I look forward to being freed from dependency upon other people by AIs and robotics, so that they become like extensions of my aging self, allowing me to remain more or less an equal among human friends, to my final days.
Best of all, this stuff gets better and cheaper year after year. The AIs from Numenta are free!
Oh, and cannabis? I expect AIs will help us understand that distorting our minds is never an improvement; that yes, cannabis can be calming, but you always pay for it later by becoming more anxious, impatient, and quicker to anger when it wears off. Staying stoned isn’t an option either, as our nerves gradually adapt to whatever chemical disturbance we throw at them, so that we no longer get the effect wanted, but suffer ever-worsening backlash when it wears off (an alcoholic easily gets to the point where a drink doesn’t get them tipsy anymore, but going without precipitates lethal convulsions). But even if cannabis was completely innocuous, it still puts a distorting pane between you from the only life you’ll ever have, making it impossible to understand and be in control of your own mind and body, and at the mercy of and unable to adapt to events around you. Why would anybody want that?
I couldn’t ever imagine that happening to you, Miriam. You’re too sharp.
Kaye Lee I may have some personality traits you don’t like but so do you as I see on here how you continually try to assert that there is only one way=The Kaye Lee way and no one else can ever be right
In a question posed by “fact” I said one thing I would like to see would be better care and payments for Seniors as by god most had earned it.As for my time management I was taught well from a young age”If you can get it done for $50 an hour it isn’t worth your time or effort to do it personally-If it is over $100 an hour it is obvious you need a professional”
I did in fact come to this site to read about politics and get to see some opposing views as politics isn’t something I care too much about and I am most certainly not a political tragic as some appear.So far I haven’t had much to change my views.I do see in your comment that you sent a Facebook message to Pauline Hanson.Did you notice the couple of THOUSAND likes for her comment? In any case it is not Pauline or Ashby that I am voting for but good One Nation candidates who may rock the two big parties out of their slumber.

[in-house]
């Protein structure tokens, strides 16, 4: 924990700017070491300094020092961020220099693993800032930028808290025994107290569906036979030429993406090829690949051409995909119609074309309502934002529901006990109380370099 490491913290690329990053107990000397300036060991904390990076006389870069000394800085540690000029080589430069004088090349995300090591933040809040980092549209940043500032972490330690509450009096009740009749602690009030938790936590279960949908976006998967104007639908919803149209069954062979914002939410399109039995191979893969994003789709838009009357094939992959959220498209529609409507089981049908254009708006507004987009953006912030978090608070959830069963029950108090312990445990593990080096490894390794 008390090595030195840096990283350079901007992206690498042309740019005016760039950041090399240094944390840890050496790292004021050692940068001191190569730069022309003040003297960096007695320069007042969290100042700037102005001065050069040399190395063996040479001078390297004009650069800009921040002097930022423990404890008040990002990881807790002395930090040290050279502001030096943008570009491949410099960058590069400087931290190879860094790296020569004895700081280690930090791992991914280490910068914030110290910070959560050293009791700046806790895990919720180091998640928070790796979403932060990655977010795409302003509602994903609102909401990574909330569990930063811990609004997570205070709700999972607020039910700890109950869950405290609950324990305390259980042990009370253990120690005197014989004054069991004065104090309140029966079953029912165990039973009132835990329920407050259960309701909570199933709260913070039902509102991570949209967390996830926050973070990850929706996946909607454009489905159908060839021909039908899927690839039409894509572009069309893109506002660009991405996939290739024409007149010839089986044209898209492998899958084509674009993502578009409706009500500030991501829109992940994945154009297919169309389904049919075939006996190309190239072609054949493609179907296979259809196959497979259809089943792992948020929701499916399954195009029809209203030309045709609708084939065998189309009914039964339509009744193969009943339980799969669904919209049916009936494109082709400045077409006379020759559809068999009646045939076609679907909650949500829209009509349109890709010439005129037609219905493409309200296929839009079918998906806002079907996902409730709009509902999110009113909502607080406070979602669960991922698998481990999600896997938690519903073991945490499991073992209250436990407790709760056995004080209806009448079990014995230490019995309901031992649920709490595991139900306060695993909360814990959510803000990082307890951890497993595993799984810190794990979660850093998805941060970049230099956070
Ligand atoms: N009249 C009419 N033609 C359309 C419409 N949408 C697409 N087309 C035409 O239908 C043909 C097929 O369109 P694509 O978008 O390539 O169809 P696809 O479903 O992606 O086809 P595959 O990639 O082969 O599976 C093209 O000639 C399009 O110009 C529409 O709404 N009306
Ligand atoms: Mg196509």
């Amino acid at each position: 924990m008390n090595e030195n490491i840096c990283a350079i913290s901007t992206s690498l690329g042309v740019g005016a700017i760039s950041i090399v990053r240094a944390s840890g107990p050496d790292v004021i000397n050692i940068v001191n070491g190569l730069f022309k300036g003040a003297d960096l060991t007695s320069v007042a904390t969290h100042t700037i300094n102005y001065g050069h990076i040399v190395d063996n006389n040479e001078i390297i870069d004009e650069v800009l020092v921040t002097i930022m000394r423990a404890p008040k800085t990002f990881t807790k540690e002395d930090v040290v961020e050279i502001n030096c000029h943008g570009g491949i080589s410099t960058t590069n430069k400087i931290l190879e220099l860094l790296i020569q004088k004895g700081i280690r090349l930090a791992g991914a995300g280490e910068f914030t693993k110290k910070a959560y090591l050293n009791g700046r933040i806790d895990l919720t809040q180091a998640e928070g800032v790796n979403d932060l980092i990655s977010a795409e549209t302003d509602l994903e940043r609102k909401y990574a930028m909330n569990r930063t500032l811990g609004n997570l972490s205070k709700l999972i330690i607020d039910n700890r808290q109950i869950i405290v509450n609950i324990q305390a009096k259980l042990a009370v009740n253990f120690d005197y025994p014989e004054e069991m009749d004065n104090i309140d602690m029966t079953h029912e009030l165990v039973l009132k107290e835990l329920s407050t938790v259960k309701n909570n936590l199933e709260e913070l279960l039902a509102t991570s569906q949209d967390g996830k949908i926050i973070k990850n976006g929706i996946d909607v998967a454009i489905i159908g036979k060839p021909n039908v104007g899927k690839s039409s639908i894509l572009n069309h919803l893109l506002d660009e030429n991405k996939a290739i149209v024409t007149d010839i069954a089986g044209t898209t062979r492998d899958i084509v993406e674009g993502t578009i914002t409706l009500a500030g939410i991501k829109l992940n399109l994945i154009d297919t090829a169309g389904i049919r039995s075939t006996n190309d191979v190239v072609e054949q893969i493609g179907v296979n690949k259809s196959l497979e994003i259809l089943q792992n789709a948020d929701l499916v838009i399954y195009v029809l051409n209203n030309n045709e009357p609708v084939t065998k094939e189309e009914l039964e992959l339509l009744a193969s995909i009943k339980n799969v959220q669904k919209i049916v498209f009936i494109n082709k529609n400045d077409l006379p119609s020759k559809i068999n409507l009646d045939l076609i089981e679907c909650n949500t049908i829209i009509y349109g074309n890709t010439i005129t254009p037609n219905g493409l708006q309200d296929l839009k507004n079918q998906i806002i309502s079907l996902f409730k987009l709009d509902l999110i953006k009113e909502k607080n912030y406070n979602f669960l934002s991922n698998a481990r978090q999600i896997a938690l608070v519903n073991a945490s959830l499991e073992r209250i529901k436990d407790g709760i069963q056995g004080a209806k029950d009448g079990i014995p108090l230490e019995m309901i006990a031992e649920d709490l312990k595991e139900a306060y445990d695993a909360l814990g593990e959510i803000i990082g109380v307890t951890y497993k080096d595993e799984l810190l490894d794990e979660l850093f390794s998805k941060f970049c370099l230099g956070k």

It is my day out with friends today so don’t expect a response 😀
It all depends on a nursing home, I visited my mother-in-law in her nursing home in Holland ( sorry, Netherland), a beautiful place, excellent care…when the staff found out that we all the way from Oz, they invited us to stay in their guest room, free of charge of course.
Few years earlier I had visited her older sister in a care home in Amsterdam, similar experience.
When in high school, my daughter and her friend did not want to attend a sporting excursion, so they had a choice to spend the day in a local nursing home…..they were horrified, came home crying….
Is that your confession?
When you first came here you said you didn’t know who to vote for, but it is now apparent that you’ve been a Hanson voter all along (which is fine, of course, as you’re free to vote for whoever you wish).
I think you’re just here to disrupt whatever you can. This is how you “get your rocks off” (to borrow the term you threw at us).
Kaye was right: You really are a nasty waste of space.
Helen Bates.: “It is my day out with friends today…” Who died and left YOU a friend?
Roswell, thanks. 🙂 But no. I become more blunt day by day, I think. I was truly sharp once upon a time.
Helen Bates, Kaye has proven that not only is she a brilliant researcher, but that she changes her view with the evidence. Sadly I’m unable to say the same about you, so it’s utterly unsurprising that despite all the information shown you, you’re unable to change your views. And I’m sorry to say that your revelation that you’re a One Nation voter thoroughly collapses any credibility you might have had.
helvityni, social services in many European countries seem to be far ahead of Australia. I’m hoping we can catch up. And please don’t misunderstand me. I’m certain there are some lovely old folks’ homes, but how do we sort the wheat from the chaff?
I’ve loved being alone for pretty-much my entire life. Having to live in close proximity to many others and being required to take orders from people who would regulate every hour of my day doesn’t appeal to me at all… even if the people doing so were kind and gentle and saintly. I’d sooner strap exoskeletons on my body and have an AI speaking in my ear to answer my question, “What did I come into the kitchen for?” At 64 I take absolutely no drugs — legal or illegal, prescribed or recreational, not even caffeine — and expect never to. Oh, wait, maybe once every couple of months I get a headache that doesn’t respond to drinking more water, so resort to a single aspirin. And a year or two ago I contracted a mystery fever that was life-threatening, which was abolished by a short course of antibiotics.
Oh dear, I do ramble. Perhaps another sign. 🙁
helvityni,mmy 93 years old mother-in-law is in a nursing home in NSW and she has a fantastic attention.